Caring for a loved one who has a serious medical issue can be difficult, caring for a loved one who has a mental impairment such as dementia is devastating. Unless you have been in a caregiver’s shoes, you have no idea what goes on in their heart, mind and life of a full-time caregiver. I am speaking on this point of view series in a different spot now, being the daughter who had to make the difficult decision to move her mother into a long-term care facility. This opens up a whole new can of worms for me, a different form of sadness and grief. When I brought my mom into our home, I had already had four children and one of them was not even a year old yet. I had no idea the ride that I was about to embark upon, and I am blessed to have been the one that my mother trusted enough to care for her. Believe me, it was not always easy, and I was not always the best at it, but I have learned to give myself some.
This is from the daughter who was the full-time caregiver to her mother who has Frontal Temporal Degenerative dementia. This is in present tense form because it was a recycle from mid-internship last summer when my mother was still living with us.
Truth One: I hate doing this taking care of my mother while struggling through finding my own identity, being a mother of four young kids is difficult. I constantly wonder if I'm doing the right thing by everyone.
Truth Two: I have learned that honoring your parents does not mean that you should feel guilty if they have to go to a facility. In fact, I have learned that to honor my mother, I have to learn to make the best decisions as to what would be best for her, for myself, for my children. I'm still honoring her even if she's not in my direct care and I know a lot of people struggle with that notion, as I have heard first hand many times over.
Truth Three: Even with the best knowledge and the best tools on self-care, you can still find yourself struggling with depression and anxiety. I have even experienced a nervous breakdown, which resulted in me going to the emergency room. Now, this is not all based on just taking care of my mother, but this is based on a combination of trying to be the best mother or trying to be the best professional counseling intern that I could be. Biggest thing that I have learned is that I need to be honest.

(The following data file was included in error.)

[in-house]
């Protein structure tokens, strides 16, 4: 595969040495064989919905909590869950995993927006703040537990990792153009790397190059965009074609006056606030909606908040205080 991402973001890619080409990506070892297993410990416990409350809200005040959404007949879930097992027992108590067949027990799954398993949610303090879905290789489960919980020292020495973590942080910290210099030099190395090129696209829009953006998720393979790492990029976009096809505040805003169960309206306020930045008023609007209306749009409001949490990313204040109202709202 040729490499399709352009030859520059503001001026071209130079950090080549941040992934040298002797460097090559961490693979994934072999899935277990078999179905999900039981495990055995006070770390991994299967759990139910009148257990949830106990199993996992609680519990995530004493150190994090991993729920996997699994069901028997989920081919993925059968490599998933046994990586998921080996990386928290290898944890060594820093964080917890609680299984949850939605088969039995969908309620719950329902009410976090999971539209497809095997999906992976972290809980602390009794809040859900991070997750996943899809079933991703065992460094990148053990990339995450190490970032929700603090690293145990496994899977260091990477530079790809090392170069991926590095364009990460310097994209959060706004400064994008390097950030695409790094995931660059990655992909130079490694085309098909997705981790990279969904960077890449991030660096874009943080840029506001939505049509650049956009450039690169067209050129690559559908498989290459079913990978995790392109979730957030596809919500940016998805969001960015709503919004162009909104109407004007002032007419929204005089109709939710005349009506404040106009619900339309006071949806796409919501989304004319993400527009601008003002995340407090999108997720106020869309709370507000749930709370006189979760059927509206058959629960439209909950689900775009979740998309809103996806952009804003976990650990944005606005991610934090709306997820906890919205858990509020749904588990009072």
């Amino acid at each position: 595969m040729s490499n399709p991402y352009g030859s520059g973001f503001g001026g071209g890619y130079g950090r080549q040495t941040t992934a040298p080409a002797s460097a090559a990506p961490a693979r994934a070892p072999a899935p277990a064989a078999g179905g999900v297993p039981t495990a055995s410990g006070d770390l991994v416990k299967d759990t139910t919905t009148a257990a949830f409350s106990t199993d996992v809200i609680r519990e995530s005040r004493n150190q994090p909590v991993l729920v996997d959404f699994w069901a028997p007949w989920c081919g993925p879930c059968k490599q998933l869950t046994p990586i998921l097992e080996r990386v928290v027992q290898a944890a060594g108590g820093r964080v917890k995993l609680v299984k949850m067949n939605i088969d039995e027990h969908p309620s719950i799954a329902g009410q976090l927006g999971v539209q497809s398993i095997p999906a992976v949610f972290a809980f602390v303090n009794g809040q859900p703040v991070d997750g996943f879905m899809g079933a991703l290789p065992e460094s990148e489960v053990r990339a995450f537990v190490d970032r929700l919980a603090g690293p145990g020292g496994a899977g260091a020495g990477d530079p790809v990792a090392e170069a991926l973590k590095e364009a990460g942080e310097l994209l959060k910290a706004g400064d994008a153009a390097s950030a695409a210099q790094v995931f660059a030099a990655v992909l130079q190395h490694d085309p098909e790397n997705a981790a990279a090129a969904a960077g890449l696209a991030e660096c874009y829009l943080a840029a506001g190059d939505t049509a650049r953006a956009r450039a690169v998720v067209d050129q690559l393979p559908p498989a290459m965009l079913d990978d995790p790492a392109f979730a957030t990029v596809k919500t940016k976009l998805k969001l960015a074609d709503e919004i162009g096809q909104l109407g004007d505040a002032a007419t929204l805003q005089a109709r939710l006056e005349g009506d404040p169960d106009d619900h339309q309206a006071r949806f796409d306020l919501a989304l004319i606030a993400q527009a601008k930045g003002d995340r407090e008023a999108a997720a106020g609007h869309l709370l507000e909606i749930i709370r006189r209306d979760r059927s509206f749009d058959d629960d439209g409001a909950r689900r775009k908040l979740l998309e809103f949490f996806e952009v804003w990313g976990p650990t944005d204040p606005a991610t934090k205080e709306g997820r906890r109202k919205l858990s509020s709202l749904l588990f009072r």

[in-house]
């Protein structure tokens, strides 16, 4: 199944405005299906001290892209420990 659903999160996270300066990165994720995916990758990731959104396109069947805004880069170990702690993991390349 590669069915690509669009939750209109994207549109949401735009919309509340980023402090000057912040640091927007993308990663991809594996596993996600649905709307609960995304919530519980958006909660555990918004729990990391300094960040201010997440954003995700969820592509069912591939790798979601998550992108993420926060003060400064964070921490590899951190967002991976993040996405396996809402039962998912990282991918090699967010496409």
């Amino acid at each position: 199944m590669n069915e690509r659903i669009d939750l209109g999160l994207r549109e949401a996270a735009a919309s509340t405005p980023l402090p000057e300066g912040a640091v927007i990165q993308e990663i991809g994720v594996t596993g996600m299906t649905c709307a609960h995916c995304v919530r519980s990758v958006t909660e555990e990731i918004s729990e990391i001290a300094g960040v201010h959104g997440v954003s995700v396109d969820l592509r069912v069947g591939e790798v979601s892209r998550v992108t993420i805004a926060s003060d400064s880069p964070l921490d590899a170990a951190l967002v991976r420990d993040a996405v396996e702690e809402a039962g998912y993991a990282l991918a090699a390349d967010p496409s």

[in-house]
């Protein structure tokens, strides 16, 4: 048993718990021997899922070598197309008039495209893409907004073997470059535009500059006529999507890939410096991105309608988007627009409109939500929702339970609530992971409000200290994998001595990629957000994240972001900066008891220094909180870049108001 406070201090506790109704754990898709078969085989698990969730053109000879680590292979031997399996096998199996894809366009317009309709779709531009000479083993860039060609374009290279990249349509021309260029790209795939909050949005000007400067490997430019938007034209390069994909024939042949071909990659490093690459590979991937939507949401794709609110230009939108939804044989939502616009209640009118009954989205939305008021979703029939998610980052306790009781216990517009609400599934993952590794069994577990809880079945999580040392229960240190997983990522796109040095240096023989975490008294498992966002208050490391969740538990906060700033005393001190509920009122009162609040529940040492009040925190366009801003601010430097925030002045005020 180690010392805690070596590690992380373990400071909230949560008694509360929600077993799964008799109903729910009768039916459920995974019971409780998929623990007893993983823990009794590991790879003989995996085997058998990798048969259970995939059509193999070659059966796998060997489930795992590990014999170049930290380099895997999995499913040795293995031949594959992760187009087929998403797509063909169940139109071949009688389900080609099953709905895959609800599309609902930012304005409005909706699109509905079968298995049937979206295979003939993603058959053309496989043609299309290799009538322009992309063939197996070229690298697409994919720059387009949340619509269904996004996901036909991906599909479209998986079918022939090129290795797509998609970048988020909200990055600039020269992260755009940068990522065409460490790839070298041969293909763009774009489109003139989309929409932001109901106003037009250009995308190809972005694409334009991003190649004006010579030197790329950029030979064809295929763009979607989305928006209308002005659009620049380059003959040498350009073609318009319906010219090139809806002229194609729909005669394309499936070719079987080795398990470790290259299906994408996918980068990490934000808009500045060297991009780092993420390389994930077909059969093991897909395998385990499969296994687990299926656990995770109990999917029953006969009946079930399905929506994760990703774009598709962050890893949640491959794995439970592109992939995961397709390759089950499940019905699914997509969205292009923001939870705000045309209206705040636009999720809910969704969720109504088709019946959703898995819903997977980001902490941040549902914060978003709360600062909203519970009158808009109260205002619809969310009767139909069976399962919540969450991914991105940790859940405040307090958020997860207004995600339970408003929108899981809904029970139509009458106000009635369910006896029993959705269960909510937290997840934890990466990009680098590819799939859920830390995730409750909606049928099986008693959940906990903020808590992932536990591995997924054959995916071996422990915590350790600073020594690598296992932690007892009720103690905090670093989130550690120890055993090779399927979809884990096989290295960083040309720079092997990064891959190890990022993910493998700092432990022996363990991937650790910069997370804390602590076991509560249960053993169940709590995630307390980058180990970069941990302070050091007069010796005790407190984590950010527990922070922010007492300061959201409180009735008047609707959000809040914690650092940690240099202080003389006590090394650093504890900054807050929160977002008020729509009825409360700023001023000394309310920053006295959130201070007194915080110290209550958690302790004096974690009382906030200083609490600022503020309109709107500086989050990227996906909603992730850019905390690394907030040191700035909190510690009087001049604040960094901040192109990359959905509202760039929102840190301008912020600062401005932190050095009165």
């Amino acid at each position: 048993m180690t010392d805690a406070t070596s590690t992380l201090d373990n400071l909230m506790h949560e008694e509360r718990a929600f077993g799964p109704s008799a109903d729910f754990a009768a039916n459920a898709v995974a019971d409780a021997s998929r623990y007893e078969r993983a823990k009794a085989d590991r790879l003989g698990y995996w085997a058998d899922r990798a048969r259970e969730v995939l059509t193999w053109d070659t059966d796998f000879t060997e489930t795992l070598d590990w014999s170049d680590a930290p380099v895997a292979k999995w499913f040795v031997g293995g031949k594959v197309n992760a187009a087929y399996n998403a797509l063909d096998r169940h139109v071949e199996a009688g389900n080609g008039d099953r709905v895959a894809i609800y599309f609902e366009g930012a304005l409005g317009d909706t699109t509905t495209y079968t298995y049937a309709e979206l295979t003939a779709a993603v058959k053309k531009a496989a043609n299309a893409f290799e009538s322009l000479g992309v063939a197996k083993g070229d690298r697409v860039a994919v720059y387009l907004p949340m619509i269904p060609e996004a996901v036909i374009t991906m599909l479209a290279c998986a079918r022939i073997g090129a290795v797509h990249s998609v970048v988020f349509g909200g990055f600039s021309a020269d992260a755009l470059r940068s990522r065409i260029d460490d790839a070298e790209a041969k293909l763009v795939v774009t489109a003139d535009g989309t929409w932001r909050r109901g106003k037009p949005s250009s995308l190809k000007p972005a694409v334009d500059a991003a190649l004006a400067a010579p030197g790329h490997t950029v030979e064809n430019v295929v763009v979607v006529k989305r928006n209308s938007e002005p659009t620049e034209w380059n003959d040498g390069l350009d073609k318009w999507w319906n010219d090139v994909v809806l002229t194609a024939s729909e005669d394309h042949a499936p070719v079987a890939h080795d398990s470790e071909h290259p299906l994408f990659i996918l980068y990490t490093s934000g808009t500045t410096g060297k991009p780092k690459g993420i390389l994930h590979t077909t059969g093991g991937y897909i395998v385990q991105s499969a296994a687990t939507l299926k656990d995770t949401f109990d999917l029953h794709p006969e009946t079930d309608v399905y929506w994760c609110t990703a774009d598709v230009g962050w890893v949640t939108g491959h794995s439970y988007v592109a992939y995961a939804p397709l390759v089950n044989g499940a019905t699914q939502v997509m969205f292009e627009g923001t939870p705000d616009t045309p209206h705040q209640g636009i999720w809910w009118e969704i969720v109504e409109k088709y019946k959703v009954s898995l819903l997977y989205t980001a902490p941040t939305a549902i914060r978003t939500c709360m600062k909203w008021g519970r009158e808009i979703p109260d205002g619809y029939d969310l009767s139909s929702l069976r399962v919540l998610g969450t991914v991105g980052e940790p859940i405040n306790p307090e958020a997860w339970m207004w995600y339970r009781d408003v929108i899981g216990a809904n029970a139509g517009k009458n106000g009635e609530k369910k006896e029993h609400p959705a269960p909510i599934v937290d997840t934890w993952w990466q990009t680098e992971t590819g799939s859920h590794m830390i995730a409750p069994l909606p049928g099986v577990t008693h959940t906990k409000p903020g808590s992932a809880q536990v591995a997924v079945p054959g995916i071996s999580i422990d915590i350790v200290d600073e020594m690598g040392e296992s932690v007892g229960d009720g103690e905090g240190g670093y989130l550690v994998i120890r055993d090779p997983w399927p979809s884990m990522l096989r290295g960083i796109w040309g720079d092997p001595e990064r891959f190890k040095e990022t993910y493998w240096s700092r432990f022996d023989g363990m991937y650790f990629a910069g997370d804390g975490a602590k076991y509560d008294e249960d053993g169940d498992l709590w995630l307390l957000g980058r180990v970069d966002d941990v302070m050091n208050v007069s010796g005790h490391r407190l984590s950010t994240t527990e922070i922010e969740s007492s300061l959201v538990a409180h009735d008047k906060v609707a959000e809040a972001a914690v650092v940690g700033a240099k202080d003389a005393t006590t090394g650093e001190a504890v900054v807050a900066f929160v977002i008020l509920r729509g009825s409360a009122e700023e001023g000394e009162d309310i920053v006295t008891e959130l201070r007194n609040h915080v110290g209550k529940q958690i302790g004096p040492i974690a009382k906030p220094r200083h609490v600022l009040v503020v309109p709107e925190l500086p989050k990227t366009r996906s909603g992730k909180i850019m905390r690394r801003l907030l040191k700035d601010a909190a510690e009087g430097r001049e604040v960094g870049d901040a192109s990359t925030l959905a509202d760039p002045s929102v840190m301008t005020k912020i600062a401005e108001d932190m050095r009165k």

Truth Four: Over and over again and in all the information that I read, I kept hearing that “your parent’s still in there somewhere”, your “mother's still in there somewhere”. Well, truth be told, they're not the same person. They're becoming the exact opposite and it's okay to acknowledge this. It's okay to be frustrated and angry for the things that you're losing or for things that you may ever have. This illness is taking over your parent and, in this case, it's my mother. Let's be serious about this dementia thing, it is no joke. I'm not talking about just Alzheimer's, I'm talking about what my mother has and that's Frontal Temporal Degenerative Dementia and it's no joke. They're definitely different animals, they're going to revert back to being a child to needing depends and having their food cut up. It's not fun, it's not great, I'm not being happy-go-lucky. I get angry with the thought of “oh my mother is still in there. She’s not the same person, no I can't have conversations with my mother, and it hurts terribly, awfully bad.
Truth Five: I have learned to finally say out loud that I am stressed, I'm angry, I'm confused, and I don't enjoy any of this. This is not what I want to be doing. I'm glad that our family is blessed to be able to take her in but finding the blessing through the pain is difficult. Honesty has truly become my best friend.
A dear friend of mine asked, “are you worried about your mother going into a nursing home because you're afraid that you're not going to visit her”? Choosing honesty, I said “yes”, and I say yes because as a wife, a student, as somebody who wants to work and as a busy mom of four, I am busy with various things for kids’ activities and I can't guarantee that I can get up to see my mother on a regular basis. To be honest, I don't really want to see her as she continues to decline. Now of course, I would go see her and of course, I would be the manager of her care. My MAIN point is being honest with yourself is going to help release the anger, the anxiety, the stress, and a little bit of the depression. It may not be a cure-all, but at least you will be honest with yourself.
To the child who cannot or is not able to visit their parent on a regular basis, I see and hear you. I do not judge you because I understand where you are coming from. It is not an easy task to go do especially when you are busy with a young family. My children do take my first priority, and I can also say that my health has been a cruel enemy and I am trying to find a way to get better and to be able to give more of myself to the life I already have. Just try to give people some grace when it comes to visiting a loved one in a nursing home or long-term care facility. DO NOT judge them and ask first, how are you doing? You have no idea what life is like for someone who has to see their parent pacing the halls of a nursing home, unable to talk, cannot acknowledge you and what you know is “my mommy is gone”.